Friday, August 18, 2017 - 16:23 • Carol Linnitt
Ajax mine location

A group of Kamloops city councilors are asking the provincial and federal governments to consider concerns about the Ajax Mine they say were unaddressed by B.C.’s environmental assessment.  

The proposal for the gold and copper mine by the Polish firm KGHM Polska Miedz has been controversial, with concerns including mining dust, air quality impacts, tailings pond management, slope stability and watershed safety.

We feel our concerns as a city, as councilors and staff, have been completely ignored and it feels like the Environmental Assessment Office has been in bed with KGHM,” Kamloops city councilor Tina Lange told DeSmog Canada.

City council has voted to send an itemized list of concerns to elected officials before the final project decision is made.

Wednesday, January 18, 2012 - 06:51 • James Hoggan
Henrik Lehnerer

If the pipeline giant Enbridge Inc. is content to cower behind a 20-something blog manager rather than acknowledge its role in the recent attack on the patriotism of Canadian environmentalists, what hope have we that the company would ever stand accountable for the accidents that will occur – inevitably – if Northern Gateway ever gets built?

That’s a rhetorical question, but a pressing one, given the environmental time-bomb that Enbridge proposes to lay out between the Canadian tar sands and the pristine B.C. coastline.

We actually don’t know for sure that Enbridge is behind the so-called Ethical Oil Institute, a phony grassroots organization that was established by Ezra Levant and run for most of its first year by Prime Minister Stephen Harper’s current Director of Planning, Alykhan Velshi. But you might come to your own conclusions by watching this clip or reading the transcript below.

It comes from an interview on the CBC show Power and Politics, in which the host, Evan Solomon, asks current EthicalOil.org manager Kathryn Marshall a question she just can’t bring herself to answer:

Sunday, January 15, 2012 - 10:48 • Evan Leeson

We are living in difficult times. The ongoing economic crisis started by the 2008 Sub-Prime Mortgage Scandal has all of us thinking about our future. We are vulnerable to unethical appeals to our anxiety in the form of quick fixes and easy profits. The promise of “Ethical Oil” is the worst of these appeals. We have to resist. Even more, we have to take decisive actions that the current leadership will not. To quote a famous man, we have an ordeal before us of the most grievous kind and we need a new generation of leadership to tackle it. We need the next Great Generation.

In 2008, world financial markets collapsed in dramatic fashion due to unethical investment practices, particularly in the previous five years. Toxic subprime mortgages had been injected like a virus into securities like Collateralized Debt Obligations (CDOs). Investment banks around the world were in on this scam and kept pushing it far beyond the point where it was obvious something had to give. Last year, the U.S. Financial Crisis Inquiry Commission concluded:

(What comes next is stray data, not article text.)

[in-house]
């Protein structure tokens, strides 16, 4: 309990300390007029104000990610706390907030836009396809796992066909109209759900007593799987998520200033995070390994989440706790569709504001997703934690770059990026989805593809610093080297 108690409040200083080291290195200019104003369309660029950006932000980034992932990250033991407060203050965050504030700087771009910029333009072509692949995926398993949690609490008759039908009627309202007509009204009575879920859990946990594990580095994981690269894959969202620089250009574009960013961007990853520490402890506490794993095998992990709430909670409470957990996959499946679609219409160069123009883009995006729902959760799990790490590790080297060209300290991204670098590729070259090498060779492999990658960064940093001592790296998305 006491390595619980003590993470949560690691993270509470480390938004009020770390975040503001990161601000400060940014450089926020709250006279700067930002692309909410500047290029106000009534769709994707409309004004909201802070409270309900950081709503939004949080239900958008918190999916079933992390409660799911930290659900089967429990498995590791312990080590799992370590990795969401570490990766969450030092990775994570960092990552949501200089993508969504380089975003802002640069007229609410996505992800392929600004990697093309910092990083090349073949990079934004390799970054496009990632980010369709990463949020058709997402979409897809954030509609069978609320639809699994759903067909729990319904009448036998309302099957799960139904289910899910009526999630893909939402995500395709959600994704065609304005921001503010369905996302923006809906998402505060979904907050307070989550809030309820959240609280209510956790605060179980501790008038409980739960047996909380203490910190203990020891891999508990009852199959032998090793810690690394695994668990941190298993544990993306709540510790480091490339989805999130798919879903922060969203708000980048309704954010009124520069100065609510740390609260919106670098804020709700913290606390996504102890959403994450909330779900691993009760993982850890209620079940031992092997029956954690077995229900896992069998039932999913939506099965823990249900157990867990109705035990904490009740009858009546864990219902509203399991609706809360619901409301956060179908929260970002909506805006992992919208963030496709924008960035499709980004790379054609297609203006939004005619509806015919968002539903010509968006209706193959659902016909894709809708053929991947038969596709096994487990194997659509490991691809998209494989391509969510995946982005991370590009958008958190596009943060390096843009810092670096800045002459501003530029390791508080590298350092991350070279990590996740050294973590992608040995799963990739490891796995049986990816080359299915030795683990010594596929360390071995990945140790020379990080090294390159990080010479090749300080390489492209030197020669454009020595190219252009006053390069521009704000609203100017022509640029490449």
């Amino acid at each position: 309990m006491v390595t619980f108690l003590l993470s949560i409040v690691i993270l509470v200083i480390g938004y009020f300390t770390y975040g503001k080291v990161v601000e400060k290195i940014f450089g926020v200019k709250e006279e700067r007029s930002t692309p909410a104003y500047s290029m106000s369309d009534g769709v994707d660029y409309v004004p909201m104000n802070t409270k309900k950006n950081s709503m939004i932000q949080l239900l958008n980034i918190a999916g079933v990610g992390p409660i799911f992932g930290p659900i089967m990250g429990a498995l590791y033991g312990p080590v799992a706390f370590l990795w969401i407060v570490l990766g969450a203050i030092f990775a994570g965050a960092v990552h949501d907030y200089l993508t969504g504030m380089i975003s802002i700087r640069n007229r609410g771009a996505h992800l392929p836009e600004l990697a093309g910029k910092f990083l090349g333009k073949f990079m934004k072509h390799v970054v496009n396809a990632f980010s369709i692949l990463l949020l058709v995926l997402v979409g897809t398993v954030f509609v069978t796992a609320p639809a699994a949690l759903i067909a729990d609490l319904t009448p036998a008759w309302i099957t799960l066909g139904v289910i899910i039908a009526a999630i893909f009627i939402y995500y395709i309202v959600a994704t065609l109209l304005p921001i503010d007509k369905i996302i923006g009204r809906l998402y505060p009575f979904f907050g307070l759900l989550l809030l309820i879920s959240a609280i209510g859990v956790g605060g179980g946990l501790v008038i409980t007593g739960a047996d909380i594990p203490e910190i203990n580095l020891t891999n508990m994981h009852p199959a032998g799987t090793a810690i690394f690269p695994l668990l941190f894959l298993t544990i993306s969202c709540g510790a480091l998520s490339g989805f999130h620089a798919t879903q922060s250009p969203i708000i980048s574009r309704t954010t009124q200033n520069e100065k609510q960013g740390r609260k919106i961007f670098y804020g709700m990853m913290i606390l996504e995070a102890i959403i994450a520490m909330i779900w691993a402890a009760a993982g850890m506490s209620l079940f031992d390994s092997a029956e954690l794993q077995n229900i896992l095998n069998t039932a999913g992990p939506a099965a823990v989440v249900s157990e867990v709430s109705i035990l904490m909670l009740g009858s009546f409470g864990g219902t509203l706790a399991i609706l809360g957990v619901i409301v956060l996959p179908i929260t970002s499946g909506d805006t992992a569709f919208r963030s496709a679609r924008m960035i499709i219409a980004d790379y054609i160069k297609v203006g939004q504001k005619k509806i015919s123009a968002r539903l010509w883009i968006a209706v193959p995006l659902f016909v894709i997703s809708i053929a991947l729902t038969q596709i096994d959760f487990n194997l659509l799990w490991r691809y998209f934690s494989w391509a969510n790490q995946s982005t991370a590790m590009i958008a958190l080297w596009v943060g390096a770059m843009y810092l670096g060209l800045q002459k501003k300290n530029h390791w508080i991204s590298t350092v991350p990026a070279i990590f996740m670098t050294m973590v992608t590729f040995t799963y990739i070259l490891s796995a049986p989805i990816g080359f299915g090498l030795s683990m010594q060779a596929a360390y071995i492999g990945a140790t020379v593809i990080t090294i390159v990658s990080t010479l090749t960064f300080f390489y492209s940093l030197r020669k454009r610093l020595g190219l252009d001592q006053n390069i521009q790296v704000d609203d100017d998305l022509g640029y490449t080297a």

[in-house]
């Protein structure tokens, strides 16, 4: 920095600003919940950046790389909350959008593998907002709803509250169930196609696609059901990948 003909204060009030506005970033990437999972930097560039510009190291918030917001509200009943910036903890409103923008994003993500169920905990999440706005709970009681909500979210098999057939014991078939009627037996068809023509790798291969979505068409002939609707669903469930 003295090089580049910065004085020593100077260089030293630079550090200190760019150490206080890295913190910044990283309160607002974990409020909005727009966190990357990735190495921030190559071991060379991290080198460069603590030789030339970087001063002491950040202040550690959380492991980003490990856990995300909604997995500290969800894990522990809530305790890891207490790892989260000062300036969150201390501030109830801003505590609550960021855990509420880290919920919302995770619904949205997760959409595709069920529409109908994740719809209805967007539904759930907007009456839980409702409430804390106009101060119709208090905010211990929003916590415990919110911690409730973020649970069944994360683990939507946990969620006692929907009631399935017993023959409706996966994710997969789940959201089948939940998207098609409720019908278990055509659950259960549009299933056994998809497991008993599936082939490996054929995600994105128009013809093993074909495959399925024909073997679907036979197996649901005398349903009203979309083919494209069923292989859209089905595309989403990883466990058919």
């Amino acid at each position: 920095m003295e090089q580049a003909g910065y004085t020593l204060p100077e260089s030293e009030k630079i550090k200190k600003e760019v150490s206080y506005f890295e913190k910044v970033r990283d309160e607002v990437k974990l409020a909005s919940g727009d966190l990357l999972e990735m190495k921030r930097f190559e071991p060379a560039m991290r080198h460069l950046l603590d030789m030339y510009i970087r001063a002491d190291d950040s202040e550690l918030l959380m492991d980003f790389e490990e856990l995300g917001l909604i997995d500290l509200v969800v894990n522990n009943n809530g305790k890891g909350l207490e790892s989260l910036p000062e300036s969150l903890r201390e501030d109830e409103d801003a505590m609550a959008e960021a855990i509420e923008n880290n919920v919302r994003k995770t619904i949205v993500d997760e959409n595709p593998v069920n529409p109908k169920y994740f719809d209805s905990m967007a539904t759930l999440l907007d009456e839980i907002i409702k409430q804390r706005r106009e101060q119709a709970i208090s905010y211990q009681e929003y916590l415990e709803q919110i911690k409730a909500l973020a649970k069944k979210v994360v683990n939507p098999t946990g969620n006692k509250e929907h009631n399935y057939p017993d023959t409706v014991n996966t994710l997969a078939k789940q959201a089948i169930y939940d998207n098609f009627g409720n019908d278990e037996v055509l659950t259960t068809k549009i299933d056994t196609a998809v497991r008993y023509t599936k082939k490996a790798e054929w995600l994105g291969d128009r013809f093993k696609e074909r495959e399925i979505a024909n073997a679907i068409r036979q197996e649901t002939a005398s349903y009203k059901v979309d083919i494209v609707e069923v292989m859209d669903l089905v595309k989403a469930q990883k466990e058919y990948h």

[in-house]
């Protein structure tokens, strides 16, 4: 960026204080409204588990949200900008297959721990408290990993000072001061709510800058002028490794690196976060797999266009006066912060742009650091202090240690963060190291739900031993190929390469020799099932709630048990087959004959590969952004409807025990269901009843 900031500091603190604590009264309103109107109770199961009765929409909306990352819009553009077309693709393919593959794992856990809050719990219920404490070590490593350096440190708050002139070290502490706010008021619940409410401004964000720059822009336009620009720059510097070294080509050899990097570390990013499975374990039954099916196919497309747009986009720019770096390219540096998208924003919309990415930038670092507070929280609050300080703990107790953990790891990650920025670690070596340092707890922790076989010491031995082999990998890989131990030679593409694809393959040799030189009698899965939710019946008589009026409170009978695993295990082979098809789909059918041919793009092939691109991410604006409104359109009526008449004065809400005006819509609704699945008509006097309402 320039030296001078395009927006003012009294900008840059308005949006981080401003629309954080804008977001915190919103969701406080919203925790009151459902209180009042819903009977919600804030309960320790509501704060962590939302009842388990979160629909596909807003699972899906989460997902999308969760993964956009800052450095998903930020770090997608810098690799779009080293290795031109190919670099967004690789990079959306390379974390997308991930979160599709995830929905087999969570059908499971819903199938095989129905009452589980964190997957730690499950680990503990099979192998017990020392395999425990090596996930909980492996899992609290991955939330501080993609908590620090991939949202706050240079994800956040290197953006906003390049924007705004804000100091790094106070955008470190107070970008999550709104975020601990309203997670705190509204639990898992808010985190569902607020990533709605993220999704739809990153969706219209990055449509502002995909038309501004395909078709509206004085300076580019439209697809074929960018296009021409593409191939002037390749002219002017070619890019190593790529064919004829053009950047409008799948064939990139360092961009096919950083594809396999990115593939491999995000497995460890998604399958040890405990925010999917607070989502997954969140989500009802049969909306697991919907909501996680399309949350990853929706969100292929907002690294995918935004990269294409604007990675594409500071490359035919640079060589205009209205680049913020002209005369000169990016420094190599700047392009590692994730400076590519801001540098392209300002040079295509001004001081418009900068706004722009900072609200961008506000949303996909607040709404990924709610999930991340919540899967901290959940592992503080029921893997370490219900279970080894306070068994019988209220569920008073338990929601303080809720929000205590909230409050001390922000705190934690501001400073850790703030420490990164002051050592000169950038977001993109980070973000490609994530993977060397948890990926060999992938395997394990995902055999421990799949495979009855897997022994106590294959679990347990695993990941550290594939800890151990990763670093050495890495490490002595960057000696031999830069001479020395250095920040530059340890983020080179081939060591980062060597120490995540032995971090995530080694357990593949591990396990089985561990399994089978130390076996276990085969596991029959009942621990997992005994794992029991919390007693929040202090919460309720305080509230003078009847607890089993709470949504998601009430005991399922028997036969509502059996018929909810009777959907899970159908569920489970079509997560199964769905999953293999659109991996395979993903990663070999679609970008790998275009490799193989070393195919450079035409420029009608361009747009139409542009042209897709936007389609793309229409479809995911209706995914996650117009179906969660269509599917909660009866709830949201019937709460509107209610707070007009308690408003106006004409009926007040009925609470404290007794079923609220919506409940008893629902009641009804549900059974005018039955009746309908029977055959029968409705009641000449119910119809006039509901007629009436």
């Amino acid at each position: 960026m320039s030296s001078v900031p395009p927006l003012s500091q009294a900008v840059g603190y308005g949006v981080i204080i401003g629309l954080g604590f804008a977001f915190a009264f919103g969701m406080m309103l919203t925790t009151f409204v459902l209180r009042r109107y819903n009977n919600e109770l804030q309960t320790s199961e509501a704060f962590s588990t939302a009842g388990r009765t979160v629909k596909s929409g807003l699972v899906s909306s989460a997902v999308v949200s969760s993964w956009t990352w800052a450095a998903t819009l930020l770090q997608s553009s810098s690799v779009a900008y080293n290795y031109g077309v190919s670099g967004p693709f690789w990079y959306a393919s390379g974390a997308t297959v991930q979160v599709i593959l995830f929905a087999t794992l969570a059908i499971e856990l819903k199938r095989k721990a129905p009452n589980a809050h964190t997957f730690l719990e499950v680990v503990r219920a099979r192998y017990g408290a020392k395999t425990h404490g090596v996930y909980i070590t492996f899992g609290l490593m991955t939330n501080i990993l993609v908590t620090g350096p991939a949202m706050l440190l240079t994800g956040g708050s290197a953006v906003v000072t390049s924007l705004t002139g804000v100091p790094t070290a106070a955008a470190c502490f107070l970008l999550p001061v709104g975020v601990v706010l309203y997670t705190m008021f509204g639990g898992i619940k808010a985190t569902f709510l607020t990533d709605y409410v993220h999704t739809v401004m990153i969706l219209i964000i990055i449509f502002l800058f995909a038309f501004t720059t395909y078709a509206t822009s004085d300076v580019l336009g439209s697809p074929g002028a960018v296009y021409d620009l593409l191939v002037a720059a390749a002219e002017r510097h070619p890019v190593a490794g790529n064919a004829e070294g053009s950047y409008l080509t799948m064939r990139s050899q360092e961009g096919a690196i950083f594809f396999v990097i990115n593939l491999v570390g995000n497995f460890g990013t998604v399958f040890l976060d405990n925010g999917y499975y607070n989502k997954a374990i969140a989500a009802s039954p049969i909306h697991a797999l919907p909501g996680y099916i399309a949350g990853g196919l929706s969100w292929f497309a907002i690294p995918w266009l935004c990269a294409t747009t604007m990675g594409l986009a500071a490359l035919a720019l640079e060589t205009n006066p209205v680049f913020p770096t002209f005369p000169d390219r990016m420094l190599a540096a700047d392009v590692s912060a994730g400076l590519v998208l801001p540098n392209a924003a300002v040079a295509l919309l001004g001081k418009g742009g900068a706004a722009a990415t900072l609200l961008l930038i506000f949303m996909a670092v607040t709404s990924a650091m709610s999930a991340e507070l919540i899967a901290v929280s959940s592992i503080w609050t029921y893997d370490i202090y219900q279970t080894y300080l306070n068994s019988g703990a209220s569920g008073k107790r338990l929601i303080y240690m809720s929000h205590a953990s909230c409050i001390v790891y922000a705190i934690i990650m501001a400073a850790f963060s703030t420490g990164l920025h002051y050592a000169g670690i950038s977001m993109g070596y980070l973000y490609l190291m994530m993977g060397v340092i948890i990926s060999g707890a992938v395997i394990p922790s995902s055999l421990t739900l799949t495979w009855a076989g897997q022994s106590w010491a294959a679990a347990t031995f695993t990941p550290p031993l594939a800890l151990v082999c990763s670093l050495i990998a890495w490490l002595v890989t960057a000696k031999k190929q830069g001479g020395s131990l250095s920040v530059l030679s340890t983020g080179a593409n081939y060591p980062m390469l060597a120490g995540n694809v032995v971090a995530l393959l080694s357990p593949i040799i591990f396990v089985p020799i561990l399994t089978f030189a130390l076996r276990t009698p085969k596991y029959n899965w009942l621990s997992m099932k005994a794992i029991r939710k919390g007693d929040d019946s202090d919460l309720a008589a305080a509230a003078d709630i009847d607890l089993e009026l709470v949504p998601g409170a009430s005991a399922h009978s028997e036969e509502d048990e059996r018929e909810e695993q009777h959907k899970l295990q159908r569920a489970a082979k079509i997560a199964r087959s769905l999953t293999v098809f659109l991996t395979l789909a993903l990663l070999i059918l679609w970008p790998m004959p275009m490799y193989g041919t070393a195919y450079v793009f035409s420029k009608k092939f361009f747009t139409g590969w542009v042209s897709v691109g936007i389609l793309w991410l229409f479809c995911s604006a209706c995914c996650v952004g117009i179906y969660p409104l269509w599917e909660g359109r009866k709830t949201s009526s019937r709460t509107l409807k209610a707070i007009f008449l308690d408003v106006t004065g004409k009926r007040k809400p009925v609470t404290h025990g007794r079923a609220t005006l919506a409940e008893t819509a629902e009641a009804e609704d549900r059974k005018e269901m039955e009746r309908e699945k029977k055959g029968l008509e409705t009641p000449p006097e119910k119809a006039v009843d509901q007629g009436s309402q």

“the crisis was avoidable and was caused by: Widespread failures in financial regulation, including the Federal Reserve’s failure to stem the tide of toxic mortgages; Dramatic breakdowns in corporate governance including too many financial firms acting recklessly and taking on too much risk; An explosive mix of excessive borrowing and risk by households and Wall Street that put the financial system on a collision course with crisis; Key policy makers ill prepared for the crisis, lacking a full understanding of the financial system they oversaw; and systemic breaches in accountability and ethics at all levels.“

Sunday, January 15, 2012 - 10:48 • Evan Leeson

We are living in difficult times. The ongoing economic crisis started by the 2008 Sub-Prime Mortgage Scandal has all of us thinking about our future. We are vulnerable to unethical appeals to our anxiety in the form of quick fixes and easy profits. The promise of “Ethical Oil” is the worst of these appeals. We have to resist. Even more, we have to take decisive actions that the current leadership will not. To quote a famous man, we have an ordeal before us of the most grievous kind and we need a new generation of leadership to tackle it. We need the next Great Generation.

In 2008, world financial markets collapsed in dramatic fashion due to unethical investment practices, particularly in the previous five years. Toxic subprime mortgages had been injected like a virus into securities like Collateralized Debt Obligations (CDOs). Investment banks around the world were in on this scam and kept pushing it far beyond the point where it was obvious something had to give. Last year, the U.S. Financial Crisis Inquiry Commission concluded:

“the crisis was avoidable and was caused by: Widespread failures in financial regulation, including the Federal Reserve’s failure to stem the tide of toxic mortgages; Dramatic breakdowns in corporate governance including too many financial firms acting recklessly and taking on too much risk; An explosive mix of excessive borrowing and risk by households and Wall Street that put the financial system on a collision course with crisis; Key policy makers ill prepared for the crisis, lacking a full understanding of the financial system they oversaw; and systemic breaches in accountability and ethics at all levels.“

Friday, January 13, 2012 - 10:32 • Emma Pullman